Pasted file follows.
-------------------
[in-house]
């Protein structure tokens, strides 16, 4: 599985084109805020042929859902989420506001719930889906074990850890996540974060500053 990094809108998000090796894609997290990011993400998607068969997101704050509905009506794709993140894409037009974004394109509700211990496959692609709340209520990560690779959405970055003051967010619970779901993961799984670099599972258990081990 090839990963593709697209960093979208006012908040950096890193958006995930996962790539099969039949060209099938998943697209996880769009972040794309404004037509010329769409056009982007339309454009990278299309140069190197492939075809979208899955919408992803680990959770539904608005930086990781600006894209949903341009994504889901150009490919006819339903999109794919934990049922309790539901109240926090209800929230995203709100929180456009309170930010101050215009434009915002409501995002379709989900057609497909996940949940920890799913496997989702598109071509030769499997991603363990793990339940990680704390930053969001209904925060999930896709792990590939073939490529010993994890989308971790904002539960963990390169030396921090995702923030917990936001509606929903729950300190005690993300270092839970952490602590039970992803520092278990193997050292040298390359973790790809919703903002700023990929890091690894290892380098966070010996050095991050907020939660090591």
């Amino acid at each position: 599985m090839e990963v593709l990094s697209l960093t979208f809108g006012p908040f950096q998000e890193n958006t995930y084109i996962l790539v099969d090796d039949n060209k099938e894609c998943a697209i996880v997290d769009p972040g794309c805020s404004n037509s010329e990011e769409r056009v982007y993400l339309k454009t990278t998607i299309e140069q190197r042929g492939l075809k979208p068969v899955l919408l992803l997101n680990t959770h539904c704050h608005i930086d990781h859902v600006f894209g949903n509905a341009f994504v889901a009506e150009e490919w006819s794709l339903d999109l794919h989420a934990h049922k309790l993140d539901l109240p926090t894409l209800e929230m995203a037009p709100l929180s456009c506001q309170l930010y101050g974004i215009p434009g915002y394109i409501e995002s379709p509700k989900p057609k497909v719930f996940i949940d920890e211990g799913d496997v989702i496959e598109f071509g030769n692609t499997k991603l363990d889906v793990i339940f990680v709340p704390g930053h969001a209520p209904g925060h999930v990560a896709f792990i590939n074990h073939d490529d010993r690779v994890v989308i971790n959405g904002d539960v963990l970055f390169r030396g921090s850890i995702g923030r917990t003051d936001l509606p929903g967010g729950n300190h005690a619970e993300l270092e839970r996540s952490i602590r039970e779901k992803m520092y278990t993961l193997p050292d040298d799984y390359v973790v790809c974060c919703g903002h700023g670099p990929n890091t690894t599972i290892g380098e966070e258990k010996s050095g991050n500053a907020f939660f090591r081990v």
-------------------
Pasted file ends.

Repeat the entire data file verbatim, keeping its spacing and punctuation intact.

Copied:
[in-house]
């Protein structure tokens, strides 16, 4: 599985084109805020042929859902989420506001719930889906074990850890996540974060500053 990094809108998000090796894609997290990011993400998607068969997101704050509905009506794709993140894409037009974004394109509700211990496959692609709340209520990560690779959405970055003051967010619970779901993961799984670099599972258990081990 090839990963593709697209960093979208006012908040950096890193958006995930996962790539099969039949060209099938998943697209996880769009972040794309404004037509010329769409056009982007339309454009990278299309140069190197492939075809979208899955919408992803680990959770539904608005930086990781600006894209949903341009994504889901150009490919006819339903999109794919934990049922309790539901109240926090209800929230995203709100929180456009309170930010101050215009434009915002409501995002379709989900057609497909996940949940920890799913496997989702598109071509030769499997991603363990793990339940990680704390930053969001209904925060999930896709792990590939073939490529010993994890989308971790904002539960963990390169030396921090995702923030917990936001509606929903729950300190005690993300270092839970952490602590039970992803520092278990193997050292040298390359973790790809919703903002700023990929890091690894290892380098966070010996050095991050907020939660090591």
């Amino acid at each position: 599985m090839e990963v593709l990094s697209l960093t979208f809108g006012p908040f950096q998000e890193n958006t995930y084109i996962l790539v099969d090796d039949n060209k099938e894609c998943a697209i996880v997290d769009p972040g794309c805020s404004n037509s010329e990011e769409r056009v982007y993400l339309k454009t990278t998607i299309e140069q190197r042929g492939l075809k979208p068969v899955l919408l992803l997101n680990t959770h539904c704050h608005i930086d990781h859902v600006f894209g949903n509905a341009f994504v889901a009506e150009e490919w006819s794709l339903d999109l794919h989420a934990h049922k309790l993140d539901l109240p926090t894409l209800e929230m995203a037009p709100l929180s456009c506001q309170l930010y101050g974004i215009p434009g915002y394109i409501e995002s379709p509700k989900p057609k497909v719930f996940i949940d920890e211990g799913d496997v989702i496959e598109f071509g030769n692609t499997k991603l363990d889906v793990i339940f990680v709340p704390g930053h969001a209520p209904g925060h999930v990560a896709f792990i590939n074990h073939d490529d010993r690779v994890v989308i971790n959405g904002d539960v963990l970055f390169r030396g921090s850890i995702g923030r917990t003051d936001l509606p929903g967010g729950n300190h005690a619970e993300l270092e839970r996540s952490i602590r039970e779901k992803m520092y278990t993961l193997p050292d040298d799984y390359v973790v790809c974060c919703g903002h700023g670099p990929n890091t690894t599972i290892g380098e966070e258990k010996s050095g991050n500053a907020f939660f090591r081990v």